Go Back  Quiltingboard Forums > Main
How to clean a machine? >

How to clean a machine?

How to clean a machine?

Old 01-20-2010, 10:24 PM
  #1  
Junior Member
Thread Starter
 
Kryssa's Avatar
 
Join Date: Jan 2010
Location: Santa Clara, CA
Posts: 200
Default

I just got a new machine (my first!) and in another thread people were saying that they cleaned their machine after every project, or once a month, or every time they changed the bobbin.

How do you guys clean your machines? I am terrified of opening my machine for fear of hurting it in some way, especially armed with a mascara brush and a pipe cleaner, as many of you seem to be!
Kryssa is offline  
Old 01-20-2010, 11:58 PM
  #2  
Power Poster
 
amma's Avatar
 
Join Date: Jul 2007
Location: Out searching for some sunshine :-)
Posts: 58,857
Default

Look at your manual, there should be a section in the describing how to take apart and clean your bobbin area. If you don't have one, you can do an internet search and many are available for download :D:D:D
It really isn't all that hard, just follow the directions :wink:
amma is offline  
Old 01-21-2010, 04:20 AM
  #3  
Super Member
 
QBeth's Avatar
 
Join Date: Jul 2009
Location: Nashua, NH
Posts: 1,463
Default

Originally Posted by Kryssa
I just got a new machine (my first!) and in another thread people were saying that they cleaned their machine after every project, or once a month, or every time they changed the bobbin.

How do you guys clean your machines? I am terrified of opening my machine for fear of hurting it in some way, especially armed with a mascara brush and a pipe cleaner, as many of you seem to be!
Kryssa, this subject has always scared me, too. When other members talk about cleaning their machines, it sometimes sounds so cavalier as in, "go do it, it's not a big deal." But, they're not being. Maybe I'm off the mark here but I believe there are two levels of cleaning, the professional type once a year and the type we, as sewers, do on a regular basis.

Amma is right that (most of) our manuals tell us how to clean the machine. The one for my Sapphire is very scant; i.e., a few threads short of what I'd really like to know! :) The type of cleaning we can do involves mainly the parts that are visible, that can be easily reached by a small brush or pipe cleaner to get rid of lint, for example, in the needle and foot area.

The other area is under the throat (?) plate and in the bobbin area. You can safely unscrew the plate to get at the lint. You can also safely clean the visible area around your bobbin and, can take out the "hook" or shuttle case that the bobbin sits in. (Before you take it out, take a good look at how it sits so you can get it back in without panicking! Been there, done that!) This is also the area where we can oil the machine; i.e., look in your manual on how to do this -- it should say that you can put a drop of oil on some point of the hook but I don't want to say exactly where because I don't know your machine.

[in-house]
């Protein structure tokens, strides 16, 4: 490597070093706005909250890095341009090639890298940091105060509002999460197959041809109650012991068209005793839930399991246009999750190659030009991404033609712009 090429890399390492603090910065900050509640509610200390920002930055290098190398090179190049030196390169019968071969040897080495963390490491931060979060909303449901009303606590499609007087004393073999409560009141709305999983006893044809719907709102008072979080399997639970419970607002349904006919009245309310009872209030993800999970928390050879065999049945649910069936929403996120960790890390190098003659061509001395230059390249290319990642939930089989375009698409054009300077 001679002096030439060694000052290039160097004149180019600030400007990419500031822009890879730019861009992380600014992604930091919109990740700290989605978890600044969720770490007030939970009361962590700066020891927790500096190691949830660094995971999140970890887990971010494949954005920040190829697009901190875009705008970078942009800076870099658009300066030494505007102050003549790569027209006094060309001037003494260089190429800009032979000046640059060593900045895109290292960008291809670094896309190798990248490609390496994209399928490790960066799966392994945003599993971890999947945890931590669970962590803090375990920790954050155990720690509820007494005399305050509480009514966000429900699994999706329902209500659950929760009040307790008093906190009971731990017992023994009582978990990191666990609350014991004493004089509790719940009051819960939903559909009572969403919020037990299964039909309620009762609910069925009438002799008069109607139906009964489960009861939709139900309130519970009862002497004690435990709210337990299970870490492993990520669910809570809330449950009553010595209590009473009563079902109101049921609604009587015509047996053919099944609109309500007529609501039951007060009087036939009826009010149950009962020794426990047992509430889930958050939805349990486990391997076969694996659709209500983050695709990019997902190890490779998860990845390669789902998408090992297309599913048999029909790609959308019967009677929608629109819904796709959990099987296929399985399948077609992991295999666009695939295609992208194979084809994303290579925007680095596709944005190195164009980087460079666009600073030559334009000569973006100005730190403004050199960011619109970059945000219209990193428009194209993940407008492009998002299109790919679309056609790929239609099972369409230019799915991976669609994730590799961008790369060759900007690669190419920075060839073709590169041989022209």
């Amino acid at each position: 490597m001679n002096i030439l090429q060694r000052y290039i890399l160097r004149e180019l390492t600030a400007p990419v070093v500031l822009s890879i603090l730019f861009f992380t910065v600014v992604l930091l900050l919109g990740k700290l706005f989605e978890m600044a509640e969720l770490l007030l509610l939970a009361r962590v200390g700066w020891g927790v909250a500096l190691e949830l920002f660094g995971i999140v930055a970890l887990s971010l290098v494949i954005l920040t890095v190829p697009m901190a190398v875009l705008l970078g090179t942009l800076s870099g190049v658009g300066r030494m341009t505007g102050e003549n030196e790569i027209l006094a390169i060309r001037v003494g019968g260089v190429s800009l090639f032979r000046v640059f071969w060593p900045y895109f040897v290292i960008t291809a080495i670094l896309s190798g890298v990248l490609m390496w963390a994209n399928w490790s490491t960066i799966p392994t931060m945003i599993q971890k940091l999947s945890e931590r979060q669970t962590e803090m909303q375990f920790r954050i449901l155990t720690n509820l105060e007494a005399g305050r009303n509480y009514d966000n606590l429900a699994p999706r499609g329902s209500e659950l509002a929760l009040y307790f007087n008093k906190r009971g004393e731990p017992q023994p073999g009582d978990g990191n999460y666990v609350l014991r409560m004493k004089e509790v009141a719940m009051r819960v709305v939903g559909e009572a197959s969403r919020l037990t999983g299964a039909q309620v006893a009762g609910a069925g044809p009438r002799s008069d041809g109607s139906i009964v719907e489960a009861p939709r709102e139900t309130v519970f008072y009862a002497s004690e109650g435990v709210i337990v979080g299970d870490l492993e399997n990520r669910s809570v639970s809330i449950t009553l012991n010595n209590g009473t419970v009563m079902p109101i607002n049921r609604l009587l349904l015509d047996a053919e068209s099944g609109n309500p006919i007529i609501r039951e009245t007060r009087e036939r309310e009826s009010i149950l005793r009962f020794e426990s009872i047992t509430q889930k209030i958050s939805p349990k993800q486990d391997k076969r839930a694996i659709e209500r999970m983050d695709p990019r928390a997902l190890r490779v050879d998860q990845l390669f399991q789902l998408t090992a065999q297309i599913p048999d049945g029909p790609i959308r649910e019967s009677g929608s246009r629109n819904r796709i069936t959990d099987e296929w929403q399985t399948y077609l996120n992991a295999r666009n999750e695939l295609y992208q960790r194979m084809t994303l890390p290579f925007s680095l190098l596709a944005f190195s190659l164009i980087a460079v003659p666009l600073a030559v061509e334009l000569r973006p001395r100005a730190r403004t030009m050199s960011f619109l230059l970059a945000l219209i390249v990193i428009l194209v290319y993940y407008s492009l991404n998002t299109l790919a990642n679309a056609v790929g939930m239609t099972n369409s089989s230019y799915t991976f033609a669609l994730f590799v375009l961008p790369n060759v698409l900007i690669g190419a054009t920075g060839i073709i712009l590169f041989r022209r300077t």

That said, you should still have your machine serviced by a professional once a year. They're the ones that take it apart for cleaning, oiling, and adjustments. Hope this explanation helps. And, if I'm wrong, someone please correct me!
QBeth is offline  
Old 01-21-2010, 05:11 AM
  #4  
Super Member
 
MollieSue's Avatar
 
Join Date: Feb 2009
Location: MI
Posts: 2,527
Default

Sounds good to me, Qbeth. :)
I always look, every time I change a bobbin, to see if there's any lint starting to collect, and judge cleaning time by that.
For an easy reference for putting the bobbin thingy back together, take a good picture of it, and clip it to your manual. :) ~which I've yet to do! :roll: lol!!
:)
MollieSue is offline  
Old 01-21-2010, 05:26 AM
  #5  
Super Member
 
QBeth's Avatar
 
Join Date: Jul 2009
Location: Nashua, NH
Posts: 1,463
Default

Originally Posted by MollieSue
Sounds good to me, Qbeth. :)
For an easy reference for putting the bobbin thingy back together, take a good picture of it, and clip it to your manual. :) ~which I've yet to do! :roll: lol!!
:)
You mean, do as I say, not as I do? :)
Excellent suggestion. With all the photo options out there (camera, cell phone, computer), you'd think we'd all do this. Not.
QBeth is offline  
Old 01-21-2010, 12:53 PM
  #6  
Super Member
 
Oklahoma Suzie's Avatar
 
Join Date: Aug 2008
Location: Home town: Rehoboth, MA Now living in OK
Posts: 7,774
Default

I think you should read your manual. That's why they make one.
Oklahoma Suzie is offline  
Old 01-21-2010, 01:08 PM
  #7  
Power Poster
 
Join Date: Mar 2009
Posts: 15,640
Default

I didn't take the throat plate out for a long time. Holy ratsnest batman, it was amazing how much lint had accumulated in there. I think it was well on its way to becoming a matress.
MadQuilter is offline  
Old 01-21-2010, 07:49 PM
  #8  
Power Poster
 
Join Date: Nov 2007
Location: SW Iowa
Posts: 32,856
Default

I know what you mean. Mine scared my. I thought it might be alive. :lol: :lol: :lol: :lol:
littlehud is offline  
Old 08-28-2010, 11:32 AM
  #9  
Google Goddess
 
Join Date: May 2009
Location: Central Indiana (USA)
Posts: 30,181
Default

http://www.ehow.com/how_5064_clean-sewing-machine.html
craftybear is offline  
Related Topics
Thread
Thread Starter
Forum
Replies
Last Post
bearisgray
General Chit-Chat (non-quilting talk)
51
12-19-2017 03:39 PM
Pieces2
General Chit-Chat (non-quilting talk)
5
09-08-2011 10:25 AM
sarahrachel
Main
14
08-05-2011 04:17 PM
Ramona Byrd
For Vintage & Antique Machine Enthusiasts
26
07-25-2011 08:04 PM
moosegirl
Pictures
23
07-15-2011 09:13 AM

Posting Rules
You may not post new threads
You may not post replies
You may not post attachments
You may not edit your posts

BB code is On
Smilies are On
[IMG] code is On
HTML code is On
Trackbacks are Off
Pingbacks are Off
Refbacks are Off


FREE Quilting Newsletter


SEO by vBSEO ©2011, Crawlability, Inc.